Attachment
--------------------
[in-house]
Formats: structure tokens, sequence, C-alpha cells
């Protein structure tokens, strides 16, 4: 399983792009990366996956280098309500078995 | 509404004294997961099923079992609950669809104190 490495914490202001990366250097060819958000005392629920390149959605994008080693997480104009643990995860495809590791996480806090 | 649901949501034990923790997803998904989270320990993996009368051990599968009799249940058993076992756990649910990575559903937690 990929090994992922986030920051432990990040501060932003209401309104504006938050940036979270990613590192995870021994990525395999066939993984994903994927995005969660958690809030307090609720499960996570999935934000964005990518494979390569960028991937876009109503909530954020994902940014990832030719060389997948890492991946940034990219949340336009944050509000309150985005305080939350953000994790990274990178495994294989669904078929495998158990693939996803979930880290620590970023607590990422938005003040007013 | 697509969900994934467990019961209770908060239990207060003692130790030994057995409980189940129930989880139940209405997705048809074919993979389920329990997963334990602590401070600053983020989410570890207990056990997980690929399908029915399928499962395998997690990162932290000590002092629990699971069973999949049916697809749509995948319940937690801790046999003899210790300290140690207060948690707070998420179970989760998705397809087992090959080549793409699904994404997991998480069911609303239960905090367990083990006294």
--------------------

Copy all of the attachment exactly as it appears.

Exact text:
[in-house]
Formats: structure tokens, sequence, C-alpha cells
């Protein structure tokens, strides 16, 4: 399983792009990366996956280098309500078995 | 509404004294997961099923079992609950669809104190 490495914490202001990366250097060819958000005392629920390149959605994008080693997480104009643990995860495809590791996480806090 | 649901949501034990923790997803998904989270320990993996009368051990599968009799249940058993076992756990649910990575559903937690 990929090994992922986030920051432990990040501060932003209401309104504006938050940036979270990613590192995870021994990525395999066939993984994903994927995005969660958690809030307090609720499960996570999935934000964005990518494979390569960028991937876009109503909530954020994902940014990832030719060389997948890492991946940034990219949340336009944050509000309150985005305080939350953000994790990274990178495994294989669904078929495998158990693939996803979930880290620590970023607590990422938005003040007013 | 697509969900994934467990019961209770908060239990207060003692130790030994057995409980189940129930989880139940209405997705048809074919993979389920329990997963334990602590401070600053983020989410570890207990056990997980690929399908029915399928499962395998997690990162932290000590002092629990699971069973999949049916697809749509995948319940937690801790046999003899210790300290140690207060948690707070998420179970989760998705397809087992090959080549793409699904994404997991998480069911609303239960905090367990083990006294």